The short answer is no. Some couples do choose to resolve their divorce without attorneys and by negotiating issues directly with each other. This process, known as a “kitchen table divorce” or “do it yourself divorce”, potentially saves money by reducing legal fees, at least in the short run. However, “kitchen table divorces” are not for everyone and in many instances can make a bad situation worse. The cost to unraveling mistakes can be hefty.
Here are four questions to consider before embarking on a “kitchen table divorce”.
Are you able to communicate effectively and have difficult conversations with your spouse?
This is an absolute prerequisite to a “kitchen table divorce”. The divorce process brings out a lot of potentially negative emotions in these discussions. In fact, poor communication is one of the leading causes of divorce. If your marriage has a history of unsuccessful communication and conflict moving forward in a “kitchen table divorce” will be difficult and potentially more expensive in the long run. If there’s a history of domestic violence you should not be involved in these negotiations without help. There is an imbalance of power that will override even the best of your intentions. Your safety may be jeopardized without professional help.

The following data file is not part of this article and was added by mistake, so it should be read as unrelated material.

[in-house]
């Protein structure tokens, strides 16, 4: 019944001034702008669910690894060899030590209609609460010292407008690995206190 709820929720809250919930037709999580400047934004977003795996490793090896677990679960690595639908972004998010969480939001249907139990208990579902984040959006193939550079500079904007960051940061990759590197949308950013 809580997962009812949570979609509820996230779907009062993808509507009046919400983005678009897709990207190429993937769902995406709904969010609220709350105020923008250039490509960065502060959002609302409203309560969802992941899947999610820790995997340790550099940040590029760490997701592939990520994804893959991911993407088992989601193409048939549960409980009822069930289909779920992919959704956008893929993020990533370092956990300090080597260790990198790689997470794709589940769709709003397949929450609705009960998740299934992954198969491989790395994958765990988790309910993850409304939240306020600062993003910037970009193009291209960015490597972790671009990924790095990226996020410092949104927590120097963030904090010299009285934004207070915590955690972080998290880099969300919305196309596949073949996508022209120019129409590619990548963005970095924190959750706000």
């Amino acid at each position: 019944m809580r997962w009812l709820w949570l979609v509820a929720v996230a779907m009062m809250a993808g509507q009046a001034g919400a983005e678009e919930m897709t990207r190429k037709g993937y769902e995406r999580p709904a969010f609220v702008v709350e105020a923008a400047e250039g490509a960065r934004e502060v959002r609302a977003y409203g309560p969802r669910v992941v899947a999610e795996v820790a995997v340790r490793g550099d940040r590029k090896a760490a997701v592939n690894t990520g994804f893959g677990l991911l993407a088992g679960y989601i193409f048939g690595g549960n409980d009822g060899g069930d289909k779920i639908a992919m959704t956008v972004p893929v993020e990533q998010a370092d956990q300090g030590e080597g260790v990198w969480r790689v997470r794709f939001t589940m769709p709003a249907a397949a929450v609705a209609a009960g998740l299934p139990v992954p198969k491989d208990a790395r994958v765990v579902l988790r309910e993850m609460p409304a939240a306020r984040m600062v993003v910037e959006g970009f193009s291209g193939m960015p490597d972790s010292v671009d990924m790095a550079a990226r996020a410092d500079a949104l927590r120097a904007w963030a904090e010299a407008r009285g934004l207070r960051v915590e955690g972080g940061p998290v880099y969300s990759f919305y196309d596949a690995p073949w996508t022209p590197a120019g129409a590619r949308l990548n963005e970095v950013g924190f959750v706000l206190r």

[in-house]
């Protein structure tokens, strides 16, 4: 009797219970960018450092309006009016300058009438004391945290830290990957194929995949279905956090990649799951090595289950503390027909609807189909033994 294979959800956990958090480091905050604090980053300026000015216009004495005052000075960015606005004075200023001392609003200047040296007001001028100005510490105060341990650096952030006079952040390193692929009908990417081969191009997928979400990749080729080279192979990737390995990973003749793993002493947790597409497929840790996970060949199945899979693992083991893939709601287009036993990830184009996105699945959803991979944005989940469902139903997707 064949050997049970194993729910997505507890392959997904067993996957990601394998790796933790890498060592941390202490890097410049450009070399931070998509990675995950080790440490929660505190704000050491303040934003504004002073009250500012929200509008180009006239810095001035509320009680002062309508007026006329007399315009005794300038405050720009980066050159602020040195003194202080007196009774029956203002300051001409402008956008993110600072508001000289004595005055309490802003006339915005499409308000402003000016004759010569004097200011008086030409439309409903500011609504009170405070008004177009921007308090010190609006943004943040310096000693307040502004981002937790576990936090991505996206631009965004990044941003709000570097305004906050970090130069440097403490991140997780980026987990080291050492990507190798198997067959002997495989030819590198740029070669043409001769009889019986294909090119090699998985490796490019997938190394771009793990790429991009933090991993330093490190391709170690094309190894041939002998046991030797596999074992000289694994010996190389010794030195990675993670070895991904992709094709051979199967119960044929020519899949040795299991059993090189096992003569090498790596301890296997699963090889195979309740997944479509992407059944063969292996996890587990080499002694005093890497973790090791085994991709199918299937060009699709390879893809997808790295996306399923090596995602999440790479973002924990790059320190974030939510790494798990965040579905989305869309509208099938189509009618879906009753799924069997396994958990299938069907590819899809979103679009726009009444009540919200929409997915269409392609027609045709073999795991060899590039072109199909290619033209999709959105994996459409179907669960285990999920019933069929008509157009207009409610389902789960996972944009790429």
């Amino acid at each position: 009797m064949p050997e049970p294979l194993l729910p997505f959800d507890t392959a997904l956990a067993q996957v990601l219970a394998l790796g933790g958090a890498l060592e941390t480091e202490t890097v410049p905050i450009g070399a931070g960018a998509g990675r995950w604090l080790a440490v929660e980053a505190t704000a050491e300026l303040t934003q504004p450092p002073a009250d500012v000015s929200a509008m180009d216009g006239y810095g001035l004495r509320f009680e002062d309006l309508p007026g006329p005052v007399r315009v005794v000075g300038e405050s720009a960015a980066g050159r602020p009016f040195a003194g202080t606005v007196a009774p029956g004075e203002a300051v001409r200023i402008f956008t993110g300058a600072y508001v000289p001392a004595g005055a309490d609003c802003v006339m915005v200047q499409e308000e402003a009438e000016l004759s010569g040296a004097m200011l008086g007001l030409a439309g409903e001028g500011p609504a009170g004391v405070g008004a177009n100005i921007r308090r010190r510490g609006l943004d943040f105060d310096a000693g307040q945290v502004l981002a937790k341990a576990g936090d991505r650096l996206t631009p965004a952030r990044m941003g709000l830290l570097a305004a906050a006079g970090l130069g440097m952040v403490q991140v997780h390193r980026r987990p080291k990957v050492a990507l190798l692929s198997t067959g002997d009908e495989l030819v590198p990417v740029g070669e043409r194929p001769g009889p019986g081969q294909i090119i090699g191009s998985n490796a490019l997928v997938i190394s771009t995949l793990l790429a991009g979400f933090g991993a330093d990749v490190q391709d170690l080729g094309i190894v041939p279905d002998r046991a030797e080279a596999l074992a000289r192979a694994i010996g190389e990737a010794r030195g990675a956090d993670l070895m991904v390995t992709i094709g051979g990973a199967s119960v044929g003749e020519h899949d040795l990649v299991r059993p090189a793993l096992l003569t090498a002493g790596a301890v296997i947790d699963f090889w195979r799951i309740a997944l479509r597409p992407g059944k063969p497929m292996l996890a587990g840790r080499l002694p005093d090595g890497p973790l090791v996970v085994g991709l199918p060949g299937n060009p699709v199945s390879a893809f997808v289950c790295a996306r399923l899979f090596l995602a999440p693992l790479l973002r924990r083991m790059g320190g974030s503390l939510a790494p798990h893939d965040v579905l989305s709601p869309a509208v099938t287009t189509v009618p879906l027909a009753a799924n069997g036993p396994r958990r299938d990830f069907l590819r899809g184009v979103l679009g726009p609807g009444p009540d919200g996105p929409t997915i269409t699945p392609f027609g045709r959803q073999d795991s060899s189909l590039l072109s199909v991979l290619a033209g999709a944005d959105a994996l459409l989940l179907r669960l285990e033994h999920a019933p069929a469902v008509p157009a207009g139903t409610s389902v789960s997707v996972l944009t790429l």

Are the issues related to your divorce relatively simple?
For example, are you in a situation where there were no children born of your relationship or are they emancipated (legal jargon for living away from you and supporting themselves)? Or do you have minor children but have worked out issues related to parenting time, support and housing? From a financial perspective, is your balance sheet pretty straightforward (limited assets and liabilities)?
Are you comfortable with filing legal paperwork and appearing in court without an attorney?
Even in simple divorce cases the paperwork process can be a daunting prospect. It’s important that you seek out the information as to how to properly file for a divorce. The right documents must be submitted. In most cases a court appearance is required to obtain the final dissolution of the marriage. That is sometimes an intimidating prospect.
Do you understand your legal rights related to the divorce?
If the answer is no, (and not advice from well-meaning family or friends even if they have been divorced), one option is obtain a consultation with a family law attorney before you try to work out an agreement with your spouse. Another option would be to have preliminary discussions with your spouse and then review those terms with an attorney. Be careful though that your spouse does not interpret suggested changes to the terms you discussed as a change of heart and as reneging on the agreement that you two made. That only creates more hard feelings. Meeting with an attorney sooner rather than later may seem as if you are adding cost but only in the short run. The costs of reversing a bad agreement will be exponentially more costly than the modest cost of a consultation. A good thing to remember is: “You don’t know what you don’t know”.